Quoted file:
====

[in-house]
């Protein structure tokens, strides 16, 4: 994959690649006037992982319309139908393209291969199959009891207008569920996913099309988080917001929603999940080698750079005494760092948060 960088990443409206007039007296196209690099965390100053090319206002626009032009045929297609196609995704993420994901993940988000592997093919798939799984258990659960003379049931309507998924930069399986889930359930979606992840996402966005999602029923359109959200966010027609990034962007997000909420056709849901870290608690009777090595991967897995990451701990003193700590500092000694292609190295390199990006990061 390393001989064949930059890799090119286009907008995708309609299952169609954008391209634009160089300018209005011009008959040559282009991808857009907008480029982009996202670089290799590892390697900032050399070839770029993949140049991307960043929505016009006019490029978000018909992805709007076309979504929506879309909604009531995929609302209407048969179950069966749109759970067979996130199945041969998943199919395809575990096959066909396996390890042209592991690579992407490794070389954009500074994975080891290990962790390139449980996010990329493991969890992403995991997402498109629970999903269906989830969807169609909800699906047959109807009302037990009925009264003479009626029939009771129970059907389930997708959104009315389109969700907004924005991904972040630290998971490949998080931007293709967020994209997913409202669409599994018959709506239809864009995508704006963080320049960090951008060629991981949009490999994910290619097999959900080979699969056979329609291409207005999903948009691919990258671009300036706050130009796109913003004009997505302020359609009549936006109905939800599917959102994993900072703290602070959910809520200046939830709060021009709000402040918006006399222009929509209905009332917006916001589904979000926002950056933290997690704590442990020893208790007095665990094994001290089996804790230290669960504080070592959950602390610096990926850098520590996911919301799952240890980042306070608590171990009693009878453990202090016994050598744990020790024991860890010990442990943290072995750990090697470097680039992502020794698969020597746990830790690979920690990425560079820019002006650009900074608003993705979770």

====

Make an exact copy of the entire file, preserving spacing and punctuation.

[in-house]
């Protein structure tokens, strides 16, 4: 994959690649006037992982319309139908393209291969199959009891207008569920996913099309988080917001929603999940080698750079005494760092948060 960088990443409206007039007296196209690099965390100053090319206002626009032009045929297609196609995704993420994901993940988000592997093919798939799984258990659960003379049931309507998924930069399986889930359930979606992840996402966005999602029923359109959200966010027609990034962007997000909420056709849901870290608690009777090595991967897995990451701990003193700590500092000694292609190295390199990006990061 390393001989064949930059890799090119286009907008995708309609299952169609954008391209634009160089300018209005011009008959040559282009991808857009907008480029982009996202670089290799590892390697900032050399070839770029993949140049991307960043929505016009006019490029978000018909992805709007076309979504929506879309909604009531995929609302209407048969179950069966749109759970067979996130199945041969998943199919395809575990096959066909396996390890042209592991690579992407490794070389954009500074994975080891290990962790390139449980996010990329493991969890992403995991997402498109629970999903269906989830969807169609909800699906047959109807009302037990009925009264003479009626029939009771129970059907389930997708959104009315389109969700907004924005991904972040630290998971490949998080931007293709967020994209997913409202669409599994018959709506239809864009995508704006963080320049960090951008060629991981949009490999994910290619097999959900080979699969056979329609291409207005999903948009691919990258671009300036706050130009796109913003004009997505302020359609009549936006109905939800599917959102994993900072703290602070959910809520200046939830709060021009709000402040918006006399222009929509209905009332917006916001589904979000926002950056933290997690704590442990020893208790007095665990094994001290089996804790230290669960504080070592959950602390610096990926850098520590996911919301799952240890980042306070608590171990009693009878453990202090016994050598744990020790024991860890010990442990943290072995750990090697470097680039992502020794698969020597746990830790690979920690990425560079820019002006650009900074608003993705979770």